All Things Assyrian

Santur: From Ancient Assyria to Persia and Beyond
Assyrian-Style Vegan Meat and Rice Balls
Horse Archers: The Feared Unit of Ancient and Medieval Warfare
On the Silk Road to China
The Ancient Assyrian Game of Pah Tum
Researchers Extract Ancient DNA From a 2,900-Year-old Assyrian Clay Tablet
3,200 Year-Old Assyrian Perfume Recreated
The Tigris: The River That Birthed Civilisation
The World's Fastest Growing Church
Experts Create AI to Translate Ancient Assyrian
Fragment of a 1,750-Year-old Assyrian New Testament Translation Discovered
Art As a Bridge for Two Cultures
Who is Dr. Now?
The Language of the Gods: Cuneiform Writing
3,200 Year-Old Assyrian Perfume Recreated
The First Ever Menu In History Was Carved On A Stone Tablet
Ancient Stone Marks China's First Encounter With Christianity
The Assyrian and the Drone
The Assyrian Ivory Plates in Jerusalem
The Assyrian Fathers of Christianity in Georgia
100 Years Since the Catastrophe of Smyrna
The Assyrian Priest, Ghandi and Nehru
The Story of Assyrian Wine in Turkey
The 3,000-year-old Assyrian Lens
Australian Assyrian Gymnast Places Fourth Place Nationally
Russian Revives Fashion for Assyrian Kokoshniks
Ancient Assyrian Complex Discovered Under Turkish Home
How Long Can a Garden Last?
How Assyrians Laid the Blueprint for Future Empires
The Largest Library in the Ancient World
An Assyrian Genocide, a Russian Revolution, an Indian Grandfather
Visiting The Biblically Historic City Of Nineveh
The Lost Assyrian Colony in Africa
Ancient Assyrian Armor Found In China
Assyrians and the Birth of Iraqi Soccer
India's Forgotten Assyrian Bishop
A Legendary Assyrian Siege Ramp
The Jazzy Assyrian
Inside the Assyrian Citadel
The Origin of the Armenian Alphabet
The Assyrian Comedian
Housewives, Weavers and Businesswomen: Assyrian Women From Assur and Kanesh
The King's Parasol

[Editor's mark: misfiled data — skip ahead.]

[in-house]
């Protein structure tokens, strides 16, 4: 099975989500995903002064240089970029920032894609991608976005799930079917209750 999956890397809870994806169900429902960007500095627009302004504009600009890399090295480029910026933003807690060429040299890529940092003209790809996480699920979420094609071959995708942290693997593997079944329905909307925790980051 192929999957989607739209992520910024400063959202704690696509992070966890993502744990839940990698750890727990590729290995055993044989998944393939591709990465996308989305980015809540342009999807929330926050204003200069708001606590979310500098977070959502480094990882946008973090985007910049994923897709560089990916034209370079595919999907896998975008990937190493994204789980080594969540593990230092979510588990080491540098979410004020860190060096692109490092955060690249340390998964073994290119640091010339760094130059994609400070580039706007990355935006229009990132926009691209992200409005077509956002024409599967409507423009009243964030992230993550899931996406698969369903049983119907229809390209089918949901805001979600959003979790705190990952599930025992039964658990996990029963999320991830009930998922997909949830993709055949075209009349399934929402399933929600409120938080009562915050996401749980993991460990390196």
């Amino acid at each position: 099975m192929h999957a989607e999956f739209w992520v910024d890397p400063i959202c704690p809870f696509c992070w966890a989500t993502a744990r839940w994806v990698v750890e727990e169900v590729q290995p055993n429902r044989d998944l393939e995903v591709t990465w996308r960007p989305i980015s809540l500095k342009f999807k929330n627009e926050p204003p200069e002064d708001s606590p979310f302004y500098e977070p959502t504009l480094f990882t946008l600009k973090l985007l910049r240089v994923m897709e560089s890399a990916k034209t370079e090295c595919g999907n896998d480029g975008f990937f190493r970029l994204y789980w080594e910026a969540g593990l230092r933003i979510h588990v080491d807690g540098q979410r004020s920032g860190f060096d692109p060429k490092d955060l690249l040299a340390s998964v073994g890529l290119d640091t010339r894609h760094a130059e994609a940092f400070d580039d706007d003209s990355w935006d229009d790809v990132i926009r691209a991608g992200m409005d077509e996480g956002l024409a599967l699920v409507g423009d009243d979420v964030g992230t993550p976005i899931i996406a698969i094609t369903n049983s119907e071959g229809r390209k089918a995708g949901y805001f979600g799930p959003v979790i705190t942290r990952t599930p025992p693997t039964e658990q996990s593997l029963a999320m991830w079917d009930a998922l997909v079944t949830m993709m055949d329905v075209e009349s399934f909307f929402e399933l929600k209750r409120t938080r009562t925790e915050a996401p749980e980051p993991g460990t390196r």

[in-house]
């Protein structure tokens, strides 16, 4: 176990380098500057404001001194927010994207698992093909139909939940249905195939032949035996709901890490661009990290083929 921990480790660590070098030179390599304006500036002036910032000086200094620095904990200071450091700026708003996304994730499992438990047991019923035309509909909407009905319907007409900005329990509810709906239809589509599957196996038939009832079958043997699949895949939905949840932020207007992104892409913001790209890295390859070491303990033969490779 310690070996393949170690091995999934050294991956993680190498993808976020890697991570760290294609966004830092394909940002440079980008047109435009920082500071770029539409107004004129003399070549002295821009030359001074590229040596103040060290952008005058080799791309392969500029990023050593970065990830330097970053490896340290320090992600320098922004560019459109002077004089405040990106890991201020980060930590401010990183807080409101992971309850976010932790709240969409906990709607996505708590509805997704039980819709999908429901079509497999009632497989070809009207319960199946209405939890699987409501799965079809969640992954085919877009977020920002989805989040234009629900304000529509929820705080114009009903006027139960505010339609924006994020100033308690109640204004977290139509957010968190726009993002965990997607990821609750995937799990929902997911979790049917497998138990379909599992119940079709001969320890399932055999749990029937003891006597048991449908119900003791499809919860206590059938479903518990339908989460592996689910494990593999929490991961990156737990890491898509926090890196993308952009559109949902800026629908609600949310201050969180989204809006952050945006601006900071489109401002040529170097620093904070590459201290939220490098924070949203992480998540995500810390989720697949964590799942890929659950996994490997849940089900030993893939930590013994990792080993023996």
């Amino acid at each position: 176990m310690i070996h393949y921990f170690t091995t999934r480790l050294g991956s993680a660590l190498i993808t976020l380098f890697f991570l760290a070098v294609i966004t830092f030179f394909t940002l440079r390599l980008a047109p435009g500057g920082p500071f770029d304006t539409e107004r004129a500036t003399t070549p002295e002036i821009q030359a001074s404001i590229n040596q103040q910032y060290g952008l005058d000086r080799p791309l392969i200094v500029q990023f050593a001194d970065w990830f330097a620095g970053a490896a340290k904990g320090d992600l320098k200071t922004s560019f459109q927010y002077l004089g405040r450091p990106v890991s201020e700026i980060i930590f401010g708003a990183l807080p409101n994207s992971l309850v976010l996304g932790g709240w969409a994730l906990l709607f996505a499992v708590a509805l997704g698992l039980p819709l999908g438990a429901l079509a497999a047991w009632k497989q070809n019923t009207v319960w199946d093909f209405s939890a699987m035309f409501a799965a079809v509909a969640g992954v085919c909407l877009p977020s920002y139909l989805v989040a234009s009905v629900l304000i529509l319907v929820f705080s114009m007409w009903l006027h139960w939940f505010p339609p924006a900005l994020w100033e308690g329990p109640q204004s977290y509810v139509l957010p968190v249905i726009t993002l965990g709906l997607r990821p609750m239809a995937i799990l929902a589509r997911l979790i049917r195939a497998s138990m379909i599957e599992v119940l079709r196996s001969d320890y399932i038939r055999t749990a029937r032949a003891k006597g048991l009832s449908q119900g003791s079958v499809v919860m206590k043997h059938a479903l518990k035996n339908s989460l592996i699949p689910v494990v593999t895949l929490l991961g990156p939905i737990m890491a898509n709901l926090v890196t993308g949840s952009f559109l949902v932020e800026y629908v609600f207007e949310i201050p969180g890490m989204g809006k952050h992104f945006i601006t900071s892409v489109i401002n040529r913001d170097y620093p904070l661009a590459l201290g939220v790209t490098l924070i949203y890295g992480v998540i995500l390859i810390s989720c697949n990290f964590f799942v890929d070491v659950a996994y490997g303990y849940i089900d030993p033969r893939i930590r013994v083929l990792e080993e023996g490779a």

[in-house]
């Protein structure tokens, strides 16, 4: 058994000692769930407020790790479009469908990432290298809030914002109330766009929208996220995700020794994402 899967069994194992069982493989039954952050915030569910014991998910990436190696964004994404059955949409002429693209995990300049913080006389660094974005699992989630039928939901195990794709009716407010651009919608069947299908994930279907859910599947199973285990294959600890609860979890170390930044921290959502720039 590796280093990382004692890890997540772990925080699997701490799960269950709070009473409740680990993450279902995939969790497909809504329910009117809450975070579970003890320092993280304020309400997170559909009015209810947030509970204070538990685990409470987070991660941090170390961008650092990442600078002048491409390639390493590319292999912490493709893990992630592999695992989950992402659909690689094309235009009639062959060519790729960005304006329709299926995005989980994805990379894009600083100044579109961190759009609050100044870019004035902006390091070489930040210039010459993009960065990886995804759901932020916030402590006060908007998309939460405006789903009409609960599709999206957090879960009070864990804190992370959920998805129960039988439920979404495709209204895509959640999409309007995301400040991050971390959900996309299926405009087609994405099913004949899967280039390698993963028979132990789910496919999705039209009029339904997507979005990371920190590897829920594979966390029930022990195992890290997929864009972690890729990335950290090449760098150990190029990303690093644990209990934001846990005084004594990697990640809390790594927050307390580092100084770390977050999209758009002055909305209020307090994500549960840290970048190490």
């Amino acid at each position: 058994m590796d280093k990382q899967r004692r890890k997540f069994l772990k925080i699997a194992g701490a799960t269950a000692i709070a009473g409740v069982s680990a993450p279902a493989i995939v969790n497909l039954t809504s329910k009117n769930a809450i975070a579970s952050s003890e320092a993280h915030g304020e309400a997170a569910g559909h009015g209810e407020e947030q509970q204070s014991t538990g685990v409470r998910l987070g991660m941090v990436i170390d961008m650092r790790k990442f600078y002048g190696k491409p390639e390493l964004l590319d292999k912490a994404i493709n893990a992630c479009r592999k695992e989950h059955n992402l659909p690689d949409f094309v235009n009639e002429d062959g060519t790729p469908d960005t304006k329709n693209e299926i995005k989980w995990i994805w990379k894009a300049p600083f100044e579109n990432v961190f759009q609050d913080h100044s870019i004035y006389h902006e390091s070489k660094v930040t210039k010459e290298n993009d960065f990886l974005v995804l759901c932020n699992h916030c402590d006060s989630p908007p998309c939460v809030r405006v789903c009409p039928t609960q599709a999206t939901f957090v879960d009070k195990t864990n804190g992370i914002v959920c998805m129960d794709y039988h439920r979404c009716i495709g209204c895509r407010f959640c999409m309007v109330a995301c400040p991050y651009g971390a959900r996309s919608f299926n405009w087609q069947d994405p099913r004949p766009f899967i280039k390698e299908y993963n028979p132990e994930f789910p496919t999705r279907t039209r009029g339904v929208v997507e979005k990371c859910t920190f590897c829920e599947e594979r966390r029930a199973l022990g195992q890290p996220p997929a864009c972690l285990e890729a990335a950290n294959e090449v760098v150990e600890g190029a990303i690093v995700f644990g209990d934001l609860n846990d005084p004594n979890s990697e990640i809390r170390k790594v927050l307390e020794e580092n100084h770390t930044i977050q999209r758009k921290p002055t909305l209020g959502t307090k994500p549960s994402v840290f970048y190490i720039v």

Enlightenment On Middle Eastern History And Culture Through Artwork
The King's Library
The Assyrian King's Earring
God of Scribes and Wisdom
Assyrian Artist Uses Snow to Create Intricate Art
The Bridge of Dalaleh: From Arta to Assyria
Art, Talent and Adversity
The Ancient Zoroastrian Symbol of Iran
Ancient Assyrian Art: the Visual Culture of an Empire
43 Facts About The Assyrian Empire
Medicine in Ancient Assyria
The Era of the Handshake
Reanimating Cultural Confidence
Mongolia to Restore Assyrian-based Traditional Alphabet
The Mysterious Giant Mounds of Jerusalem
Don't Call Me 'POC'!
The Ultimate Weapon of Ancient Times

Santur: From Ancient Assyria to Persia and Beyond

By Douglas Sanders

The santur, an ancient musical instrument with roots in the region now known as Iran, holds a rich history and influence across various cultures. Dating back to 669 B.C., it graced Assyrian and Babylonian stone carvings, depicting it being played while suspended from the player's neck.

Assyrian-Style Vegan Meat and Rice Balls

By Joe Yonan

This is Food editor Joe Yonan's take on the traditional rice-studded meatballs called kufteh that his aunts and grandmother made on his childhood visits to Chicago, a center of Assyrian American culture. As a vegetarian, he uses vegan ground beef, and he couldn't resist creating a quick but nontraditional lemon-butter sauce out of the cooking liquid left in the pan.

Horse Archers: The Feared Unit of Ancient and Medieval Warfare

By Robert C. L. Holmes

A horse archer is a cavalryman armed with a bow who can shoot while riding on the back of a horse. This style of warfare appears to have developed on the open plains of Eurasia as a way to hunt and protect animal herds. In war, the combination of horse and archer proved to be incredibly effective.

On the Silk Road to China

(Xinhua) -- A conference on the inheritance and development of Turfan studies has attracted over 100 domestic and foreign scholars to the city of Turpan in northwest China's Xinjiang Uygur Autonomous Region. The sixth International Conference on Turfan Studies was held from Monday to Wednesday, during which experts shared their latest findings and visited archaeological sites.

The Ancient Assyrian Game of Pah Tum

By Lenny Flank

Pah Tum is a game from the ancient civilization of Assyria, one of the first urban centers which flourished along the Tigris River Valley in the Middle East about 3800 years ago. Archaeological digs have uncovered partial game boards including an ivory example in the tomb of an Egyptian scribe named Reny-Seneb from 1800 BCE.

Researchers Extract Ancient DNA From a 2,900-Year-old Assyrian Clay Tablet

For the first time, a group of researchers have successfully extracted ancient DNA from a 2,900-year-old clay brick. Currently housed at the National Museum of Denmark, the clay brick originates from the palace of Neo-Assyrian king Ashurnasirpal II, in the ancient city of Kalhu. Known today as the North-West palace in Nimrud (modern-day northern Iraq), its construction began around 879 BCE.

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